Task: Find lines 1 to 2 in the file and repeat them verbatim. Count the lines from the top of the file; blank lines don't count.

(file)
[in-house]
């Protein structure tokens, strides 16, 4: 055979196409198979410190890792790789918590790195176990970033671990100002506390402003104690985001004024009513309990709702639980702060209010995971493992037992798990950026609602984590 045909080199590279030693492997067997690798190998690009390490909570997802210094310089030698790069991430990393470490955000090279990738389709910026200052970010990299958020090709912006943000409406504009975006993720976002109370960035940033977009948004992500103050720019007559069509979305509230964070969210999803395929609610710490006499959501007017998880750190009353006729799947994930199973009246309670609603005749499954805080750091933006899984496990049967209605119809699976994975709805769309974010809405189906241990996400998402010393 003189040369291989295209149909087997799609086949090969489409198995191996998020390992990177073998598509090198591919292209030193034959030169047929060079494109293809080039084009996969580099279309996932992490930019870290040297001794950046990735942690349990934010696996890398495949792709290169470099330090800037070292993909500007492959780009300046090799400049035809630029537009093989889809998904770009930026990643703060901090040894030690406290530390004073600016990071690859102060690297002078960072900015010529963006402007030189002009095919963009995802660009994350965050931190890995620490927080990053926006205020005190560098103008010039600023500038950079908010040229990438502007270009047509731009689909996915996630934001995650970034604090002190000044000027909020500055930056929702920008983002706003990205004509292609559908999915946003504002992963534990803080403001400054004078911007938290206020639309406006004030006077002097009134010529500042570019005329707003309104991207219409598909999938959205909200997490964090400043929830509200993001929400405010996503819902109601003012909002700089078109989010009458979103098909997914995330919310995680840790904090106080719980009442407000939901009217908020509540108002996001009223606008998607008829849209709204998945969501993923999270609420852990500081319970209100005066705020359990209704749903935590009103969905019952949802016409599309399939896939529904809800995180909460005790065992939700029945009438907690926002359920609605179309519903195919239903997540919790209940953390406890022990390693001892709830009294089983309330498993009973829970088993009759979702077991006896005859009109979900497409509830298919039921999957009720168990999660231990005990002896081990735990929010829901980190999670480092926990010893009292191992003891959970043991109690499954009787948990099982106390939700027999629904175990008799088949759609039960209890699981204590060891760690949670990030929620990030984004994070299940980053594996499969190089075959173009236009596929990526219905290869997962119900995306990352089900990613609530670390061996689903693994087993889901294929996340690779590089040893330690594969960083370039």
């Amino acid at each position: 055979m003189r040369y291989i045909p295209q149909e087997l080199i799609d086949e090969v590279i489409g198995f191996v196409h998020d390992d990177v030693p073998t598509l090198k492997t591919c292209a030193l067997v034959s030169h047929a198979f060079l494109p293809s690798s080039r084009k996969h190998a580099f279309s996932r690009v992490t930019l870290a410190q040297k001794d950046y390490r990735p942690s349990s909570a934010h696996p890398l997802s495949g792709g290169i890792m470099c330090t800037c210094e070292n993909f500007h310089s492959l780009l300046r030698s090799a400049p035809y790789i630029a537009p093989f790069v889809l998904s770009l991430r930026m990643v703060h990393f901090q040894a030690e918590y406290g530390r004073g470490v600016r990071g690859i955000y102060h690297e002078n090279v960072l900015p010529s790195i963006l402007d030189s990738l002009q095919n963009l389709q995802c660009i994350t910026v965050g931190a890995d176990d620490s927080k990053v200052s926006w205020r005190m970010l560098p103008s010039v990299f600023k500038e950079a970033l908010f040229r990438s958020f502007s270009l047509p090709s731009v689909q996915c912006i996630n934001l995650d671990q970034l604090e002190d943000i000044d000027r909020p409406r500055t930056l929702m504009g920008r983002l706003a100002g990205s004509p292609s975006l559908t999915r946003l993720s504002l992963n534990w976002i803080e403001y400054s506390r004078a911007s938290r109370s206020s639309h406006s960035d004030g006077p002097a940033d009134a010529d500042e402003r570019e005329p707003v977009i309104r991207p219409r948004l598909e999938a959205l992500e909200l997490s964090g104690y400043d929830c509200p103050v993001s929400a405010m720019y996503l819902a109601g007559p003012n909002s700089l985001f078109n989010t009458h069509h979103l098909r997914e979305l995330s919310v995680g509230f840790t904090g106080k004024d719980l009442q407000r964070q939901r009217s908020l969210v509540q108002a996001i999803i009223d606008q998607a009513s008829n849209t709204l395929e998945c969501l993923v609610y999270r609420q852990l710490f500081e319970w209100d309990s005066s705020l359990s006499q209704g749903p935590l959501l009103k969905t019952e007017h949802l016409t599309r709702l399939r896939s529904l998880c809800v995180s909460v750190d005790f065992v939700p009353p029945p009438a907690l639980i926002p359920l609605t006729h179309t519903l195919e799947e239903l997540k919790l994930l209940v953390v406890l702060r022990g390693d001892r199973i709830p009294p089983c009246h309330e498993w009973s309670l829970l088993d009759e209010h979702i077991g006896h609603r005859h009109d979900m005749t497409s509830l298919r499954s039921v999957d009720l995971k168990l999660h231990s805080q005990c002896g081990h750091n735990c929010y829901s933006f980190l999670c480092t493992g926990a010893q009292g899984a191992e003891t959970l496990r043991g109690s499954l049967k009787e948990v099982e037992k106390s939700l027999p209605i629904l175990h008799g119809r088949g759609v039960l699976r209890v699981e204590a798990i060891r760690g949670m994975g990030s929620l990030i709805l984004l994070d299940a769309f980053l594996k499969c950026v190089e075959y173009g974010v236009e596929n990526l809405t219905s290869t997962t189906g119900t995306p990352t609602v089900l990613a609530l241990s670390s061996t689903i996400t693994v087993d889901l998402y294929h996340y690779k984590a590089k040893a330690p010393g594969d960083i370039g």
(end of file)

[in-house]
């Protein structure tokens, strides 16, 4: 055979196409198979410190890792790789918590790195176990970033671990100002506390402003104690985001004024009513309990709702639980702060209010995971493992037992798990950026609602984590 045909080199590279030693492997067997690798190998690009390490909570997802210094310089030698790069991430990393470490955000090279990738389709910026200052970010990299958020090709912006943000409406504009975006993720976002109370960035940033977009948004992500103050720019007559069509979305509230964070969210999803395929609610710490006499959501007017998880750190009353006729799947994930199973009246309670609603005749499954805080750091933006899984496990049967209605119809699976994975709805769309974010809405189906241990996400998402010393 003189040369291989295209149909087997799609086949090969489409198995191996998020390992990177073998598509090198591919292209030193034959030169047929060079494109293809080039084009996969580099279309996932992490930019870290040297001794950046990735942690349990934010696996890398495949792709290169470099330090800037070292993909500007492959780009300046090799400049035809630029537009093989889809998904770009930026990643703060901090040894030690406290530390004073600016990071690859102060690297002078960072900015010529963006402007030189002009095919963009995802660009994350965050931190890995620490927080990053926006205020005190560098103008010039600023500038950079908010040229990438502007270009047509731009689909996915996630934001995650970034604090002190000044000027909020500055930056929702920008983002706003990205004509292609559908999915946003504002992963534990803080403001400054004078911007938290206020639309406006004030006077002097009134010529500042570019005329707003309104991207219409598909999938959205909200997490964090400043929830509200993001929400405010996503819902109601003012909002700089078109989010009458979103098909997914995330919310995680840790904090106080719980009442407000939901009217908020509540108002996001009223606008998607008829849209709204998945969501993923999270609420852990500081319970209100005066705020359990209704749903935590009103969905019952949802016409599309399939896939529904809800995180909460005790065992939700029945009438907690926002359920609605179309519903195919239903997540919790209940953390406890022990390693001892709830009294089983309330498993009973829970088993009759979702077991006896005859009109979900497409509830298919039921999957009720168990999660231990005990002896081990735990929010829901980190999670480092926990010893009292191992003891959970043991109690499954009787948990099982106390939700027999629904175990008799088949759609039960209890699981204590060891760690949670990030929620990030984004994070299940980053594996499969190089075959173009236009596929990526219905290869997962119900995306990352089900990613609530670390061996689903693994087993889901294929996340690779590089040893330690594969960083370039």